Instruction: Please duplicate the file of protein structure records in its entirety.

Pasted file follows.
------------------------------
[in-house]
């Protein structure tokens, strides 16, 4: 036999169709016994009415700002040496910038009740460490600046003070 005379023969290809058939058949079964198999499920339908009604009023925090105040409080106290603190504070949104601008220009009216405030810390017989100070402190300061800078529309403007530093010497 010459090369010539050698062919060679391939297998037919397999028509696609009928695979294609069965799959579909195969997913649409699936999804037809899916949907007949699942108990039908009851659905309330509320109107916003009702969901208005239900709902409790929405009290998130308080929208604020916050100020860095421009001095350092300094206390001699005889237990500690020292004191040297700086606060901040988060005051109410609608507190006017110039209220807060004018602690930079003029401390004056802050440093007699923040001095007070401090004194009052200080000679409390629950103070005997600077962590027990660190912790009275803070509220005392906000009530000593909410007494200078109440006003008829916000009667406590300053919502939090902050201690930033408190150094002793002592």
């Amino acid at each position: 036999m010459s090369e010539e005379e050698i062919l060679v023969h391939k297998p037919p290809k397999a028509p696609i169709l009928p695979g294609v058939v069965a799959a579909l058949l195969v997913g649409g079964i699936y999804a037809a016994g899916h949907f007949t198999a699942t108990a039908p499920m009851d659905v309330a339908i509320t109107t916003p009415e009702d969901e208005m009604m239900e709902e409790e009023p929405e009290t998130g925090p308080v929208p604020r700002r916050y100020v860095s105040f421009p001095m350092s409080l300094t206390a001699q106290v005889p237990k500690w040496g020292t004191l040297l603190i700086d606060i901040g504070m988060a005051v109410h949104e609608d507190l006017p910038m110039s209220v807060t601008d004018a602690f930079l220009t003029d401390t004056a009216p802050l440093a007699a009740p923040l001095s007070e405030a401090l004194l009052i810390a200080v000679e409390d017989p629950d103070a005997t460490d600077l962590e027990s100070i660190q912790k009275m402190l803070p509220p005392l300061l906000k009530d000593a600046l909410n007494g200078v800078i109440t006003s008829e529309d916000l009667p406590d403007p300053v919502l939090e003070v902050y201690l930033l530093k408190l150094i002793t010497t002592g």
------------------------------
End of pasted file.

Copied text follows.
[in-house]
């Protein structure tokens, strides 16, 4: 036999169709016994009415700002040496910038009740460490600046003070 005379023969290809058939058949079964198999499920339908009604009023925090105040409080106290603190504070949104601008220009009216405030810390017989100070402190300061800078529309403007530093010497 010459090369010539050698062919060679391939297998037919397999028509696609009928695979294609069965799959579909195969997913649409699936999804037809899916949907007949699942108990039908009851659905309330509320109107916003009702969901208005239900709902409790929405009290998130308080929208604020916050100020860095421009001095350092300094206390001699005889237990500690020292004191040297700086606060901040988060005051109410609608507190006017110039209220807060004018602690930079003029401390004056802050440093007699923040001095007070401090004194009052200080000679409390629950103070005997600077962590027990660190912790009275803070509220005392906000009530000593909410007494200078109440006003008829916000009667406590300053919502939090902050201690930033408190150094002793002592």
């Amino acid at each position: 036999m010459s090369e010539e005379e050698i062919l060679v023969h391939k297998p037919p290809k397999a028509p696609i169709l009928p695979g294609v058939v069965a799959a579909l058949l195969v997913g649409g079964i699936y999804a037809a016994g899916h949907f007949t198999a699942t108990a039908p499920m009851d659905v309330a339908i509320t109107t916003p009415e009702d969901e208005m009604m239900e709902e409790e009023p929405e009290t998130g925090p308080v929208p604020r700002r916050y100020v860095s105040f421009p001095m350092s409080l300094t206390a001699q106290v005889p237990k500690w040496g020292t004191l040297l603190i700086d606060i901040g504070m988060a005051v109410h949104e609608d507190l006017p910038m110039s209220v807060t601008d004018a602690f930079l220009t003029d401390t004056a009216p802050l440093a007699a009740p923040l001095s007070e405030a401090l004194l009052i810390a200080v000679e409390d017989p629950d103070a005997t460490d600077l962590e027990s100070i660190q912790k009275m402190l803070p509220p005392l300061l906000k009530d000593a600046l909410n007494g200078v800078i109440t006003s008829e529309d916000l009667p406590d403007p300053v919502l939090e003070v902050y201690l930033l530093k408190l150094i002793t010497t002592g």